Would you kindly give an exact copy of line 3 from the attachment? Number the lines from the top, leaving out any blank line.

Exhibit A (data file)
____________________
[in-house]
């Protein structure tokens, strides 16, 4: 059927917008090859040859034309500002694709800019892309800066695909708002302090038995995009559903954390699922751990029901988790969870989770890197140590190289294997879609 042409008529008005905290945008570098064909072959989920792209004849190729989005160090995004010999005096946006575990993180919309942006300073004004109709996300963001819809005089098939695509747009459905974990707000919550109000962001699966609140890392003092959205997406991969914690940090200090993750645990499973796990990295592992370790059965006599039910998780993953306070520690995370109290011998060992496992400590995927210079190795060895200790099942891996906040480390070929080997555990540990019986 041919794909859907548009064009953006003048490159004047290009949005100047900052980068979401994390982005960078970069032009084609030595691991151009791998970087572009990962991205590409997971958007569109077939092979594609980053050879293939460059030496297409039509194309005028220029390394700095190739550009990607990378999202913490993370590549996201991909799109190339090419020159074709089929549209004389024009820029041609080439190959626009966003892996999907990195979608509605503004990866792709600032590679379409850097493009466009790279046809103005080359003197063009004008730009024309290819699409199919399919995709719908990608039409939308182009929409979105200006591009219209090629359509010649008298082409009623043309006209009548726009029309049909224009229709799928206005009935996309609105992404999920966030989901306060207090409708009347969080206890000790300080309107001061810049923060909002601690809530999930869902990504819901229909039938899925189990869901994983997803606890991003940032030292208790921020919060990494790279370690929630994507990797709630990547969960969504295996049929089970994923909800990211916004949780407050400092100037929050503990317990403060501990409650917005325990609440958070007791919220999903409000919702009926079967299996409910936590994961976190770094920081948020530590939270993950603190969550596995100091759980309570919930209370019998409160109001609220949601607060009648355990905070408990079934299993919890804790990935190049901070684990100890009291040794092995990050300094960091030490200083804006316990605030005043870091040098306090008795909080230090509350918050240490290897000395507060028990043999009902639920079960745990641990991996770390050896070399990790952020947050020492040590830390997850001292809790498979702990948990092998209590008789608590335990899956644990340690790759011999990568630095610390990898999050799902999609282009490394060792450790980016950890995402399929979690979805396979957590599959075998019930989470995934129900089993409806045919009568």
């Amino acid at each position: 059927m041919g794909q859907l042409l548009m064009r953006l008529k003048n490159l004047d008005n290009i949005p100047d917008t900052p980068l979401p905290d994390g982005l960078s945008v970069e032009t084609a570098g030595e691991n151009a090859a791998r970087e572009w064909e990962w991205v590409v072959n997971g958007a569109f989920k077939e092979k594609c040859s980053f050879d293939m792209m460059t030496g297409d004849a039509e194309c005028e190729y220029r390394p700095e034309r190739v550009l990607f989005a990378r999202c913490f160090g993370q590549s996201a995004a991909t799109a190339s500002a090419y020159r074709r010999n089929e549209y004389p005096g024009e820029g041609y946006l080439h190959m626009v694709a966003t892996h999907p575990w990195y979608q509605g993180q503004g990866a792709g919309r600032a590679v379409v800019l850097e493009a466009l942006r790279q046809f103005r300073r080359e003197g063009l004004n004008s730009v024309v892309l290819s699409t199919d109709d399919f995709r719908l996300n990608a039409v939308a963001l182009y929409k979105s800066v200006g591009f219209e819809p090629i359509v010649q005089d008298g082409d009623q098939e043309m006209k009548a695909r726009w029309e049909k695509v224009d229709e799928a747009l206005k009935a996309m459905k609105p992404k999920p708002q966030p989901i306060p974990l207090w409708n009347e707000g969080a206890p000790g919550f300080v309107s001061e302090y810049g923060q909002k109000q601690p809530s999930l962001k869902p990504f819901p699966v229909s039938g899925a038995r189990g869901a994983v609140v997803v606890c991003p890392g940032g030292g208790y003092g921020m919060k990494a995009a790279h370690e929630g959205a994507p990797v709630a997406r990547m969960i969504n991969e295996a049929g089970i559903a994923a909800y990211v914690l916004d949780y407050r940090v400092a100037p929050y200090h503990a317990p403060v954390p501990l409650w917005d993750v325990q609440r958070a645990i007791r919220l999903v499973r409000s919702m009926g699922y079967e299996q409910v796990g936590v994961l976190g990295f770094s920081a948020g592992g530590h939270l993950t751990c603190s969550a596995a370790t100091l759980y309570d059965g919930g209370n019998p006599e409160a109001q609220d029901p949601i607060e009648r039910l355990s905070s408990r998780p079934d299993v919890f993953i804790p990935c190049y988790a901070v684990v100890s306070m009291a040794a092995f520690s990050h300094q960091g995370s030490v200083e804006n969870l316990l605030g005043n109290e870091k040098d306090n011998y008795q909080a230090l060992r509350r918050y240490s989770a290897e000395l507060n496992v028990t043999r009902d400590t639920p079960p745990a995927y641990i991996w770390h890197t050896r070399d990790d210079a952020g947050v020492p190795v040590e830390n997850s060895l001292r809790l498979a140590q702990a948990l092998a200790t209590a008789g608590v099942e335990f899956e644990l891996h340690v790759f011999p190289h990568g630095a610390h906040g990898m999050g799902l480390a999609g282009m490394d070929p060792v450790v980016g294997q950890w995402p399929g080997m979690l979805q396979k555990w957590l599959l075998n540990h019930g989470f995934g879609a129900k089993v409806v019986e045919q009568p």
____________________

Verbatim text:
């Amino acid at each position: 059927m041919g794909q859907l042409l548009m064009r953006l008529k003048n490159l004047d008005n290009i949005p100047d917008t900052p980068l979401p905290d994390g982005l960078s945008v970069e032009t084609a570098g030595e691991n151009a090859a791998r970087e572009w064909e990962w991205v590409v072959n997971g958007a569109f989920k077939e092979k594609c040859s980053f050879d293939m792209m460059t030496g297409d004849a039509e194309c005028e190729y220029r390394p700095e034309r190739v550009l990607f989005a990378r999202c913490f160090g993370q590549s996201a995004a991909t799109a190339s500002a090419y020159r074709r010999n089929e549209y004389p005096g024009e820029g041609y946006l080439h190959m626009v694709a966003t892996h999907p575990w990195y979608q509605g993180q503004g990866a792709g919309r600032a590679v379409v800019l850097e493009a466009l942006r790279q046809f103005r300073r080359e003197g063009l004004n004008s730009v024309v892309l290819s699409t199919d109709d399919f995709r719908l996300n990608a039409v939308a963001l182009y929409k979105s800066v200006g591009f219209e819809p090629i359509v010649q005089d008298g082409d009623q098939e043309m006209k009548a695909r726009w029309e049909k695509v224009d229709e799928a747009l206005k009935a996309m459905k609105p992404k999920p708002q966030p989901i306060p974990l207090w409708n009347e707000g969080a206890p000790g919550f300080v309107s001061e302090y810049g923060q909002k109000q601690p809530s999930l962001k869902p990504f819901p699966v229909s039938g899925a038995r189990g869901a994983v609140v997803v606890c991003p890392g940032g030292g208790y003092g921020m919060k990494a995009a790279h370690e929630g959205a994507p990797v709630a997406r990547m969960i969504n991969e295996a049929g089970i559903a994923a909800y990211v914690l916004d949780y407050r940090v400092a100037p929050y200090h503990a317990p403060v954390p501990l409650w917005d993750v325990q609440r958070a645990i007791r919220l999903v499973r409000s919702m009926g699922y079967e299996q409910v796990g936590v994961l976190g990295f770094s920081a948020g592992g530590h939270l993950t751990c603190s969550a596995a370790t100091l759980y309570d059965g919930g209370n019998p006599e409160a109001q609220d029901p949601i607060e009648r039910l355990s905070s408990r998780p079934d299993v919890f993953i804790p990935c190049y988790a901070v684990v100890s306070m009291a040794a092995f520690s990050h300094q960091g995370s030490v200083e804006n969870l316990l605030g005043n109290e870091k040098d306090n011998y008795q909080a230090l060992r509350r918050y240490s989770a290897e000395l507060n496992v028990t043999r009902d400590t639920p079960p745990a995927y641990i991996w770390h890197t050896r070399d990790d210079a952020g947050v020492p190795v040590e830390n997850s060895l001292r809790l498979a140590q702990a948990l092998a200790t209590a008789g608590v099942e335990f899956e644990l891996h340690v790759f011999p190289h990568g630095a610390h906040g990898m999050g799902l480390a999609g282009m490394d070929p060792v450790v980016g294997q950890w995402p399929g080997m979690l979805q396979k555990w957590l599959l075998n540990h019930g989470f995934g879609a129900k089993v409806v019986e045919q009568p």